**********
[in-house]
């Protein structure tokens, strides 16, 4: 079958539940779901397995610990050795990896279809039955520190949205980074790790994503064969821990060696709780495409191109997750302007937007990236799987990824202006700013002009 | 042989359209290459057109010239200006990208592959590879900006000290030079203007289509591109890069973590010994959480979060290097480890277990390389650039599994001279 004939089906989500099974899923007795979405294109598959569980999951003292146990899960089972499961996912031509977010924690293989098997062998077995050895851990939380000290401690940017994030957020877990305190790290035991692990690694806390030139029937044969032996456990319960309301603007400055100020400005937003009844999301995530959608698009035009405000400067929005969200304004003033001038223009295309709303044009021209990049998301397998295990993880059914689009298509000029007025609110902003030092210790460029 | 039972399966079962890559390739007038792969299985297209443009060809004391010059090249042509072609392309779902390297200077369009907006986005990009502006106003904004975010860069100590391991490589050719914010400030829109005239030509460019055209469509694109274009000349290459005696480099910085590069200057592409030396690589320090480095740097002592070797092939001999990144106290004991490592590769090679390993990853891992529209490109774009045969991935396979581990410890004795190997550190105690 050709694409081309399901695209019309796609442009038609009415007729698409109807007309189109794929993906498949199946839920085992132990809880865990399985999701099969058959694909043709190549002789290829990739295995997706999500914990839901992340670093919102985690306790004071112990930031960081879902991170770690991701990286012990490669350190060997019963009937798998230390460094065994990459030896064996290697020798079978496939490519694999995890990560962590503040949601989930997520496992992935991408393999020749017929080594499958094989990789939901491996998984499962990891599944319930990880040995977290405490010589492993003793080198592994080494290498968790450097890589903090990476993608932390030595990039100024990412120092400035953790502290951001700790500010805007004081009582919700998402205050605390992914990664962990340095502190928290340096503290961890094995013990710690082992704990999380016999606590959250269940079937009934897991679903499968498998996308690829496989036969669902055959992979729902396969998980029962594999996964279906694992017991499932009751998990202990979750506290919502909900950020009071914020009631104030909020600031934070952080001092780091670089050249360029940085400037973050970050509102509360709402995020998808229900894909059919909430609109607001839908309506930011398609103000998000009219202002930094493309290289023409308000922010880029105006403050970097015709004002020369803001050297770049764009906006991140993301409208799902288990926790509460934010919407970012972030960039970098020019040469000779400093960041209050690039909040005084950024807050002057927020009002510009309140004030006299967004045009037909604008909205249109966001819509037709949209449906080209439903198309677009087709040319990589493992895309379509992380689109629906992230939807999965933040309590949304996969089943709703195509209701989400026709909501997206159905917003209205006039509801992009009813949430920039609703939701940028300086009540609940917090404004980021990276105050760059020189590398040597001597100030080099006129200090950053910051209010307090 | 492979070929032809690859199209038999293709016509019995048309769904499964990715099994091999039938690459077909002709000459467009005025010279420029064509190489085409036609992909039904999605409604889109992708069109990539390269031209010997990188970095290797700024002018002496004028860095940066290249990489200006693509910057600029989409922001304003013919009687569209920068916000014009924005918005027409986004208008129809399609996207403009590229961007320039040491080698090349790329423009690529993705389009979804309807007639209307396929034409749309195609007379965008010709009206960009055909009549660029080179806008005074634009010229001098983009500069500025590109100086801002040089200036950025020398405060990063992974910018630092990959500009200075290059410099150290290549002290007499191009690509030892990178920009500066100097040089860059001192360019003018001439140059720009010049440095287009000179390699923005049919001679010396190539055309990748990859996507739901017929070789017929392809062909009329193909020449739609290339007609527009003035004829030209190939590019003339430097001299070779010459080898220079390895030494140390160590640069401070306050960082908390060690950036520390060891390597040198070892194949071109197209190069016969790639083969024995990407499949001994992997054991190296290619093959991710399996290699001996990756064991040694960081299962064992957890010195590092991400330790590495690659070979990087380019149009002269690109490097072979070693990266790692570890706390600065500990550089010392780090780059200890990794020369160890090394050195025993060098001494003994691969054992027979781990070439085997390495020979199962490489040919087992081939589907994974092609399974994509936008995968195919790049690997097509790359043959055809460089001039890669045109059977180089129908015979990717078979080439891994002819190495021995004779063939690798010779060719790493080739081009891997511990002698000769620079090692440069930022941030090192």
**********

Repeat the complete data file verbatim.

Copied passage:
[in-house]
């Protein structure tokens, strides 16, 4: 079958539940779901397995610990050795990896279809039955520190949205980074790790994503064969821990060696709780495409191109997750302007937007990236799987990824202006700013002009 | 042989359209290459057109010239200006990208592959590879900006000290030079203007289509591109890069973590010994959480979060290097480890277990390389650039599994001279 004939089906989500099974899923007795979405294109598959569980999951003292146990899960089972499961996912031509977010924690293989098997062998077995050895851990939380000290401690940017994030957020877990305190790290035991692990690694806390030139029937044969032996456990319960309301603007400055100020400005937003009844999301995530959608698009035009405000400067929005969200304004003033001038223009295309709303044009021209990049998301397998295990993880059914689009298509000029007025609110902003030092210790460029 | 039972399966079962890559390739007038792969299985297209443009060809004391010059090249042509072609392309779902390297200077369009907006986005990009502006106003904004975010860069100590391991490589050719914010400030829109005239030509460019055209469509694109274009000349290459005696480099910085590069200057592409030396690589320090480095740097002592070797092939001999990144106290004991490592590769090679390993990853891992529209490109774009045969991935396979581990410890004795190997550190105690 050709694409081309399901695209019309796609442009038609009415007729698409109807007309189109794929993906498949199946839920085992132990809880865990399985999701099969058959694909043709190549002789290829990739295995997706999500914990839901992340670093919102985690306790004071112990930031960081879902991170770690991701990286012990490669350190060997019963009937798998230390460094065994990459030896064996290697020798079978496939490519694999995890990560962590503040949601989930997520496992992935991408393999020749017929080594499958094989990789939901491996998984499962990891599944319930990880040995977290405490010589492993003793080198592994080494290498968790450097890589903090990476993608932390030595990039100024990412120092400035953790502290951001700790500010805007004081009582919700998402205050605390992914990664962990340095502190928290340096503290961890094995013990710690082992704990999380016999606590959250269940079937009934897991679903499968498998996308690829496989036969669902055959992979729902396969998980029962594999996964279906694992017991499932009751998990202990979750506290919502909900950020009071914020009631104030909020600031934070952080001092780091670089050249360029940085400037973050970050509102509360709402995020998808229900894909059919909430609109607001839908309506930011398609103000998000009219202002930094493309290289023409308000922010880029105006403050970097015709004002020369803001050297770049764009906006991140993301409208799902288990926790509460934010919407970012972030960039970098020019040469000779400093960041209050690039909040005084950024807050002057927020009002510009309140004030006299967004045009037909604008909205249109966001819509037709949209449906080209439903198309677009087709040319990589493992895309379509992380689109629906992230939807999965933040309590949304996969089943709703195509209701989400026709909501997206159905917003209205006039509801992009009813949430920039609703939701940028300086009540609940917090404004980021990276105050760059020189590398040597001597100030080099006129200090950053910051209010307090 | 492979070929032809690859199209038999293709016509019995048309769904499964990715099994091999039938690459077909002709000459467009005025010279420029064509190489085409036609992909039904999605409604889109992708069109990539390269031209010997990188970095290797700024002018002496004028860095940066290249990489200006693509910057600029989409922001304003013919009687569209920068916000014009924005918005027409986004208008129809399609996207403009590229961007320039040491080698090349790329423009690529993705389009979804309807007639209307396929034409749309195609007379965008010709009206960009055909009549660029080179806008005074634009010229001098983009500069500025590109100086801002040089200036950025020398405060990063992974910018630092990959500009200075290059410099150290290549002290007499191009690509030892990178920009500066100097040089860059001192360019003018001439140059720009010049440095287009000179390699923005049919001679010396190539055309990748990859996507739901017929070789017929392809062909009329193909020449739609290339007609527009003035004829030209190939590019003339430097001299070779010459080898220079390895030494140390160590640069401070306050960082908390060690950036520390060891390597040198070892194949071109197209190069016969790639083969024995990407499949001994992997054991190296290619093959991710399996290699001996990756064991040694960081299962064992957890010195590092991400330790590495690659070979990087380019149009002269690109490097072979070693990266790692570890706390600065500990550089010392780090780059200890990794020369160890090394050195025993060098001494003994691969054992027979781990070439085997390495020979199962490489040919087992081939589907994974092609399974994509936008995968195919790049690997097509790359043959055809460089001039890669045109059977180089129908015979990717078979080439891994002819190495021995004779063939690798010779060719790493080739081009891997511990002698000769620079090692440069930022941030090192």